Last weekend I visited Flushing Meadows-Corona Park in Queens. This area is about 40 minutes from Manhattan on the 7 train and is the 4th largest park in New York City. I'll let Wikipedia tell you everything it contains, because copying and pasting is easy:
It contains the USTA Billie Jean King National Tennis Center, the current venue for the U.S. Open tennis tournament;Citi Field, the home of the New York Mets baseball team; the New York Hall of Science, the Queens Museum of Art, the Queens Theatre in the Park, the Queens Wildlife Center, and the New York State Pavilion. It formerly contained Shea Stadium, demolished in 2009.
Perhaps more notably, it was the site of both the 1939/1940 and the 1964/1965 World's Fairs. Before it was a fairground it was an ash dumping ground for coal furnaces. When F. Scott Fitzgerald referred to "The Valley Of Ashes" in The Great Gatsby, this is the area he was talking about. This is a very fitting connection because the site itself represents the unfulfilled dreams of American modernity and prosperity. But perhaps I am getting ahead of myself.
The scenery of the park is, for the most part, bleak:
You might expect as much from a former fairground, but for an area that once held unprecedented wonders and a promise of a shining new era, it was surprisingly joyless. I was expecting some kitsch and manufactured nostalgia and I was disappointed to find none. The place is ripe with the history of the American spirit and I was ready to have it sold to me. The past is a spectacle to me and I am always ready to consume it. Why is there no business for exploiting the ignorance of people like me?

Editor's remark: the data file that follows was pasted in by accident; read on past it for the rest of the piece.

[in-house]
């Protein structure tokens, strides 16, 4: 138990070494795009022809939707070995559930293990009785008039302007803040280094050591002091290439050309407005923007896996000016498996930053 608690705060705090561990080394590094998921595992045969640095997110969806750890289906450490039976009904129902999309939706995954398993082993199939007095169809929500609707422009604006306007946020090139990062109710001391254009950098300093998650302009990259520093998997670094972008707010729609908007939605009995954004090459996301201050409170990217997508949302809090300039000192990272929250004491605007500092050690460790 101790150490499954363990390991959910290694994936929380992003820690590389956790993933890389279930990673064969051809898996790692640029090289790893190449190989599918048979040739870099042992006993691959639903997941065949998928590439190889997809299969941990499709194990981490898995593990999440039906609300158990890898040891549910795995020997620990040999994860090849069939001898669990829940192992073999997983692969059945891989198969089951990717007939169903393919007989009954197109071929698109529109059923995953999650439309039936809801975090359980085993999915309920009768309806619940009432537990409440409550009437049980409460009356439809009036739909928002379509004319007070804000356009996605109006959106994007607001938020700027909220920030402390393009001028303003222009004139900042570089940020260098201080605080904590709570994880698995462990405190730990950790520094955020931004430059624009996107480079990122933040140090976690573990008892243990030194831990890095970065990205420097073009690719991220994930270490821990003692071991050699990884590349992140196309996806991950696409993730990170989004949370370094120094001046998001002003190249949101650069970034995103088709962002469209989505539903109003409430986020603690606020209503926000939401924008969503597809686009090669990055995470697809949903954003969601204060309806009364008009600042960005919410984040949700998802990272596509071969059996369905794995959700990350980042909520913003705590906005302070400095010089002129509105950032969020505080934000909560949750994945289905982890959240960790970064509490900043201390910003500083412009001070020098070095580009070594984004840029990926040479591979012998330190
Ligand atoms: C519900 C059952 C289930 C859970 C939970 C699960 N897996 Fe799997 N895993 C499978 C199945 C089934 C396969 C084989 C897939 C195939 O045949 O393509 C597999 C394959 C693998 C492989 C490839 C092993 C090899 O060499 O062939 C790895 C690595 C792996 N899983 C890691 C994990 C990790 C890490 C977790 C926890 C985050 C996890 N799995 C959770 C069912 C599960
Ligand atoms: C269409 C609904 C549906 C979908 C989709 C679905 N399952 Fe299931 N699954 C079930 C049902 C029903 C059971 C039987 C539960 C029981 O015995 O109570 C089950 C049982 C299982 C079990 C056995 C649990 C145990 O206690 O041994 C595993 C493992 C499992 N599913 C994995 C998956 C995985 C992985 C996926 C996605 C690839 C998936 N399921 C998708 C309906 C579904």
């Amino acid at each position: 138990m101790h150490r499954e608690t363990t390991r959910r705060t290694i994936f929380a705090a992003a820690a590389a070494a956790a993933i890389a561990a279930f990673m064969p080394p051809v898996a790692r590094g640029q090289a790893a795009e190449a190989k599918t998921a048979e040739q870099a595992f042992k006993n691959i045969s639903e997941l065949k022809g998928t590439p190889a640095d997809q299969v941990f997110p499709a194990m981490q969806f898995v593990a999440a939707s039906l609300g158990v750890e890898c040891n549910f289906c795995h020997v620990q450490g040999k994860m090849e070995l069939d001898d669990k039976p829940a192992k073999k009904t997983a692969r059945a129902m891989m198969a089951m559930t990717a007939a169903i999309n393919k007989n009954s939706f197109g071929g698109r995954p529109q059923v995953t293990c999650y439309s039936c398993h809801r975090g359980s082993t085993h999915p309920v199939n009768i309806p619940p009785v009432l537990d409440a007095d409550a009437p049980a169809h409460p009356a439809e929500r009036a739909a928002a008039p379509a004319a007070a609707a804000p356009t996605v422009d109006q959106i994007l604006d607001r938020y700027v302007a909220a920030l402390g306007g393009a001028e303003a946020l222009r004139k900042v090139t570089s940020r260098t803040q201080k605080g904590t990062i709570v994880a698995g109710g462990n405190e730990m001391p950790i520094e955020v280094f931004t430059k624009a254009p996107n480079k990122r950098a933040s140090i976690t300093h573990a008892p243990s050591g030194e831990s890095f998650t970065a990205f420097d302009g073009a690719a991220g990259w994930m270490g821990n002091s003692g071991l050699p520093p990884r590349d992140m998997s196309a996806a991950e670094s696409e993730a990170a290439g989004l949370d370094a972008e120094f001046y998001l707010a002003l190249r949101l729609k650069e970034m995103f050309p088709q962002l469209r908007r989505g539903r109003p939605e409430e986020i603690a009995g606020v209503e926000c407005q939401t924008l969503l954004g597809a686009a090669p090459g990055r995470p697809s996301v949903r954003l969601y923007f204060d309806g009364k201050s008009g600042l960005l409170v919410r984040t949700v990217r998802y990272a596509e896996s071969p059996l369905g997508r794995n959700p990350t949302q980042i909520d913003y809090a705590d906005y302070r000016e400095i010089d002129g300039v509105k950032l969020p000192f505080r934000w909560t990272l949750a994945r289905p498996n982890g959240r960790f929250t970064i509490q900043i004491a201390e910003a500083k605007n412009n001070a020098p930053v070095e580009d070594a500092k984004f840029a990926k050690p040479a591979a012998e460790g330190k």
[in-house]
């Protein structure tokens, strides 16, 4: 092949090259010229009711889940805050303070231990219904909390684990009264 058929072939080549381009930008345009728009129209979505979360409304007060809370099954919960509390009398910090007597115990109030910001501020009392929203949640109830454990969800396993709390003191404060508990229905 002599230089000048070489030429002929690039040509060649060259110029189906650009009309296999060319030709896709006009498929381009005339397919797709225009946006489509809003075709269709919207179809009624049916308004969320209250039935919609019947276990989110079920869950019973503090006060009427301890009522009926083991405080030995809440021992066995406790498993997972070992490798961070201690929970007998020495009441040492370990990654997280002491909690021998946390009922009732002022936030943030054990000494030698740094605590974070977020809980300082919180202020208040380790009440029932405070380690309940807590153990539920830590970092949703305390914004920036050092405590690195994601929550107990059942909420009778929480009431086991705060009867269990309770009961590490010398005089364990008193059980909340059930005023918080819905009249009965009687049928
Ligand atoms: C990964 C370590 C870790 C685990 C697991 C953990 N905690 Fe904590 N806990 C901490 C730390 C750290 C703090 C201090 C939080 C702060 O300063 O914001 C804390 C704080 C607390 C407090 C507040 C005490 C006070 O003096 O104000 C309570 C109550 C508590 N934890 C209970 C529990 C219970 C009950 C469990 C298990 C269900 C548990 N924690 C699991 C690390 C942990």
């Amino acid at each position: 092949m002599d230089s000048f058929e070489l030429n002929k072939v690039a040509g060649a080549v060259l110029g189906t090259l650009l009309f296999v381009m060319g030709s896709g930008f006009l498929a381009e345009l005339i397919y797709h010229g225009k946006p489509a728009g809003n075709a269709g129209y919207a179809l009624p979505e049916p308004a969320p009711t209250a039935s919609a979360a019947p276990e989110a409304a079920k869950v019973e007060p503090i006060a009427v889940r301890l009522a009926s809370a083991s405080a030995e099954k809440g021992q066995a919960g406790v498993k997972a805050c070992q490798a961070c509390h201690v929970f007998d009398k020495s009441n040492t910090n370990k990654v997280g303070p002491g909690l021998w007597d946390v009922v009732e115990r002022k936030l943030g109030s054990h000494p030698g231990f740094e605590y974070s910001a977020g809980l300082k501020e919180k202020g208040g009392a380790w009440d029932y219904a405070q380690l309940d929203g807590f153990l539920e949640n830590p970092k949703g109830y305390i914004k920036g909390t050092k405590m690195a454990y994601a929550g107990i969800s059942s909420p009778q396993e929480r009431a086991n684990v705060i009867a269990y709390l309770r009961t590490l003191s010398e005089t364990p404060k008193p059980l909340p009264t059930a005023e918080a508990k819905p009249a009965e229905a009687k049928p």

Some features still remain:
If you've ever seen Men In Black, you are familiar with one of the highlights at the New York State Pavilion:
The only establishment I visited was the Queens Museum, which is really more of a contemporary gallery than a Museum. I enjoyed it thoroughly but was very displeased with the gift shop. I wanted an old-timey World's Fair poster and there were none to be had. I won't tell you about the Museum. They have a scale model of all 5 burroughs of NYC which is pretty cool but not worth posting pictures of. They have a website. You can go to it.
I plan on going back to this area because I find it fascinating so this might be a multi-post topic. Maybe next time I'll find the poster shop.